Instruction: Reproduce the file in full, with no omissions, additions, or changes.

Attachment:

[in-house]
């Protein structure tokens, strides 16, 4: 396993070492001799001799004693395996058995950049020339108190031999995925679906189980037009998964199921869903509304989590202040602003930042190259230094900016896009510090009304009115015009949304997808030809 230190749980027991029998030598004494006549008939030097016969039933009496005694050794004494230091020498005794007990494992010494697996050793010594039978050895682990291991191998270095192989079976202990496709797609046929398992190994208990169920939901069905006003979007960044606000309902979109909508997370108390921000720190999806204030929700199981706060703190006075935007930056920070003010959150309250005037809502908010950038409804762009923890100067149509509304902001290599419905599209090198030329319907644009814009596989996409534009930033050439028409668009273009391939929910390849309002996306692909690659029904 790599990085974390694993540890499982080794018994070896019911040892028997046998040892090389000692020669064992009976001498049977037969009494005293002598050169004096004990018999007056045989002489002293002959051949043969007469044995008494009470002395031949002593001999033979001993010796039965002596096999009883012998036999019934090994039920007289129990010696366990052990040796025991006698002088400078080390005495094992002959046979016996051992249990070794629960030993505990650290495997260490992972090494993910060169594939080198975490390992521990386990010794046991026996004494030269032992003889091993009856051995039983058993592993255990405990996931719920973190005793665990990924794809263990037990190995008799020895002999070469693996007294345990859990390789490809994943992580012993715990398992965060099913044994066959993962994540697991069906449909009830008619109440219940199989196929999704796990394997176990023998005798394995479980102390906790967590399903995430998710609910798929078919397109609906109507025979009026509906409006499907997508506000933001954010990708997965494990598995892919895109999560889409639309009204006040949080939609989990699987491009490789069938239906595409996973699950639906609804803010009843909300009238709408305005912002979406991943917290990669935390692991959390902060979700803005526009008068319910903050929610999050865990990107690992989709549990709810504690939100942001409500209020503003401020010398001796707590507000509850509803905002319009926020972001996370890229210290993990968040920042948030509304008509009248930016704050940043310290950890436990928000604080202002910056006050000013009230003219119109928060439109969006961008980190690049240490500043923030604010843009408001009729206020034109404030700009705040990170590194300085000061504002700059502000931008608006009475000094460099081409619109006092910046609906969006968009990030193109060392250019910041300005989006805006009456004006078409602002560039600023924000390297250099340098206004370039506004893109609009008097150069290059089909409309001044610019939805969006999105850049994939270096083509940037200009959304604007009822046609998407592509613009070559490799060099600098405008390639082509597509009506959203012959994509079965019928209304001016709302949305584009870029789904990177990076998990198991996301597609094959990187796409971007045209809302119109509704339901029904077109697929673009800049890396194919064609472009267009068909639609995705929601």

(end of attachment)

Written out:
[in-house]
């Protein structure tokens, strides 16, 4: 396993070492001799001799004693395996058995950049020339108190031999995925679906189980037009998964199921869903509304989590202040602003930042190259230094900016896009510090009304009115015009949304997808030809 230190749980027991029998030598004494006549008939030097016969039933009496005694050794004494230091020498005794007990494992010494697996050793010594039978050895682990291991191998270095192989079976202990496709797609046929398992190994208990169920939901069905006003979007960044606000309902979109909508997370108390921000720190999806204030929700199981706060703190006075935007930056920070003010959150309250005037809502908010950038409804762009923890100067149509509304902001290599419905599209090198030329319907644009814009596989996409534009930033050439028409668009273009391939929910390849309002996306692909690659029904 790599990085974390694993540890499982080794018994070896019911040892028997046998040892090389000692020669064992009976001498049977037969009494005293002598050169004096004990018999007056045989002489002293002959051949043969007469044995008494009470002395031949002593001999033979001993010796039965002596096999009883012998036999019934090994039920007289129990010696366990052990040796025991006698002088400078080390005495094992002959046979016996051992249990070794629960030993505990650290495997260490992972090494993910060169594939080198975490390992521990386990010794046991026996004494030269032992003889091993009856051995039983058993592993255990405990996931719920973190005793665990990924794809263990037990190995008799020895002999070469693996007294345990859990390789490809994943992580012993715990398992965060099913044994066959993962994540697991069906449909009830008619109440219940199989196929999704796990394997176990023998005798394995479980102390906790967590399903995430998710609910798929078919397109609906109507025979009026509906409006499907997508506000933001954010990708997965494990598995892919895109999560889409639309009204006040949080939609989990699987491009490789069938239906595409996973699950639906609804803010009843909300009238709408305005912002979406991943917290990669935390692991959390902060979700803005526009008068319910903050929610999050865990990107690992989709549990709810504690939100942001409500209020503003401020010398001796707590507000509850509803905002319009926020972001996370890229210290993990968040920042948030509304008509009248930016704050940043310290950890436990928000604080202002910056006050000013009230003219119109928060439109969006961008980190690049240490500043923030604010843009408001009729206020034109404030700009705040990170590194300085000061504002700059502000931008608006009475000094460099081409619109006092910046609906969006968009990030193109060392250019910041300005989006805006009456004006078409602002560039600023924000390297250099340098206004370039506004893109609009008097150069290059089909409309001044610019939805969006999105850049994939270096083509940037200009959304604007009822046609998407592509613009070559490799060099600098405008390639082509597509009506959203012959994509079965019928209304001016709302949305584009870029789904990177990076998990198991996301597609094959990187796409971007045209809302119109509704339901029904077109697929673009800049890396194919064609472009267009068909639609995705929601």